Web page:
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Silk Floss Trees in Spain • Ian


City landscaping can be boring. It is usually based on the idea of minimal maintenance, minimal plant cost, and marginally acceptable aesthetics. But occasionally, it surprises even me.

I happened to pass by La Caixa opposite “Parque de las Naciones” in Torrevieja just as the magnificent Silk floss trees (Ceiba speciosa/Chorisia speciosa) were in full bloom. Whauw! I always notice how many of these trees there are around town when they are in bloom – there are more of them than we think.

 

Considered one of the most beautiful trees in the world, the Silk floss tree is a deciduous tree and a member of the Bombacaceae, or cotton-tree family. It is also known as "Floss silk tree” and "'Kapok tree". Its common name in Spanish is “Palo borracho” (drunken tree). The common English name of Silk floss tree is more readily understood as the seeds are surrounded by a white, fluffy, silk-like material.

Silk-silk_floss_tree_in_bloom 
 Silk-red_flowers  

It is a fast growing tree ideal for spring and summer shade that can grow up to 60 feet (18 m) tall and almost as wide. A native of tropical climates of Brazil and Argentina, it prefers warm, humid environments, but can survive temperatures down to -7°C on an occasional basis, which means it survives fine here.

 

Silk floss tree is known for its beautiful flowers, large seedpods with a silky, cottony substance (kapok) within, and large thorns that grow from the greenish bark of the trunk protecting the trunk and limbs. The thorns are cone shaped and make you think twice before becoming a tree-hugger or trying to climb it. There is also a grafted thornless variety, but I don't think they are as decorative as the spiny ones.

 

 

In younger trees, the trunk is green due to its high clorophyll content, which makes it capable of performing photosynthesis when leaves are absent. With age it turns to gray. At full maturity the base trunk of the tree will become bloated with water – giving it a "bottle tree" look. The base fills with water storing cells causing the stretched bark to form green furrows along the gray bark.

 

Pale green leaves will emerge from the tree in spring, and when the leaves drop in autumn, they are replaced by spectacular star-shaped flowers in shades ranging from creamy white, through varying shades of pink, to dark red or purple. The flowers are often compared to lilies or hibiscus. They have five distinct petals and may be 4 to 6 inches (10-15cm) across. The trees are very showy when in peak bloom. The older the tree, the better the flower display.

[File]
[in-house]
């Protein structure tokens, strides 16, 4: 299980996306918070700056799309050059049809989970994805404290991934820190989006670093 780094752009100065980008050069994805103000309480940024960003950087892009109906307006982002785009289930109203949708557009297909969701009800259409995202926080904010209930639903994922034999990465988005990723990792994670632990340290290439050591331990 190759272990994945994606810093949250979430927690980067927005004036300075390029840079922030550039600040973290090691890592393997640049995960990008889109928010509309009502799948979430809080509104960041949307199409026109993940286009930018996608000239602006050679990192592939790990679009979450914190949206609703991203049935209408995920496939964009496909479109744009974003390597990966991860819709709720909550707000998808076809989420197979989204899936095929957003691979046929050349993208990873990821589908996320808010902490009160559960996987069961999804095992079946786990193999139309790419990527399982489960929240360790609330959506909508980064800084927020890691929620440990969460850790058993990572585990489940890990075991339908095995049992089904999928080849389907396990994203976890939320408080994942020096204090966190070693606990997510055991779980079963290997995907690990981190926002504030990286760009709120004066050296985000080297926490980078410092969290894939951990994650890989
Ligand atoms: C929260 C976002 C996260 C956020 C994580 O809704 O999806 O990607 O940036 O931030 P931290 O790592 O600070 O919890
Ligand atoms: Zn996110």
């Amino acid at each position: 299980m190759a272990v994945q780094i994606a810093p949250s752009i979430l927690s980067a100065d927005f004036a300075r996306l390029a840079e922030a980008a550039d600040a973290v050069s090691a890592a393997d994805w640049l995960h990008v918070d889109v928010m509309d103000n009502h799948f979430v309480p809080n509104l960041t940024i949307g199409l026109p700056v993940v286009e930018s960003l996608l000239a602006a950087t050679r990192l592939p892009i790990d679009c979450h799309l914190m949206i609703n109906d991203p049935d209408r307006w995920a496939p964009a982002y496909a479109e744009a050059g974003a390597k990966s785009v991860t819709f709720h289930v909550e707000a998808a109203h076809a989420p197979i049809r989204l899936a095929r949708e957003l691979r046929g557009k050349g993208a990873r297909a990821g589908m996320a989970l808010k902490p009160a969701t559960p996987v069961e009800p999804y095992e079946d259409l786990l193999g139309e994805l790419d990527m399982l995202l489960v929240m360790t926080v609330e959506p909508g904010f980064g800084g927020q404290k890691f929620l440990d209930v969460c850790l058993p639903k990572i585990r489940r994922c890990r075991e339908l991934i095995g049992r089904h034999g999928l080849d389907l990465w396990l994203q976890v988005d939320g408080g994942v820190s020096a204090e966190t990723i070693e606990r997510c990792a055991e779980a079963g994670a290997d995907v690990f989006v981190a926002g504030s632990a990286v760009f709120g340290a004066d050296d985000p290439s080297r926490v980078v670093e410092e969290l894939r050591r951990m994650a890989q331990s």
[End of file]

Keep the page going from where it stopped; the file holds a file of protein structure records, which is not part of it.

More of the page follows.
Silk-purple_flower 
 Silk-seedpods  The flowers are replaced by inedible, avocado shaped fruits up to six inches (15cm) in length. The fruit is a capsule, consistent with most trees in this family, and is filled with seeds embedded in silky, white floss. When mature, the pods split open releasing the seeds to be dispersed by the wind.
The cotton-like substance of the floss, or kapok, has very smooth fibres – regrettably too smooth to be spun into textile thread. Because of the fact that this material is lighter than cotton, more buoyant and much more resistant to saturation of water (the floss can support 30 times its own weight in water), the kapok was in earlier times harvested commercially for stuffing life jackets, seat cushions, mattresses and saddles. Silk-kapok 
 Silk-pink_flowers  Silk floss trees are happy in most soils with good drainage, are very drought tolerant, and have no pest problems worth mentioning. For this reason, they are frequently planted in parks and along roadsides. It is also a premier tree choice for your landscape, but is not a tree for a small garden. Plant the tree in full sun with plenty of room to spread. Do not plant it near any structures as it will get big and eventually cause problems with its extensive roots and canopy. The trees can be a bit messy (leaves, flowers, fruit), but I find the mess easy to clean up compared with many other plan

 

How to grow your own silk floss trees

Propagation is usually by seeds. Sow seeds from spring to early summer. Use a mix of humus and garden soil. Plant seeds at 1 inch (2.5 cm) of depth and keep the plants at temperatures higher than 15°C. Water regularly, without letting the soil dry out for more than a day. Give your plants a rich fertilizing treatment once a month. Your seeds should germinate in 4 to 6 months, but it could be more - don’t get discouraged.

 

Keep young plants away from strong winds, but always give them light and sun.The young trees start out growing fast, straight, and narrow, then slowly develop broadly spreading umbrella canopies as they age. With individual trees grown from seed there can be variations in the flower colours; more pink, more rose, etc.

 

Soon it will be time to harvest those seedpods if you want to give it a try…

 

Marc Vijverberg

 

  Marc Vijverberg and Gurli Jakobsen

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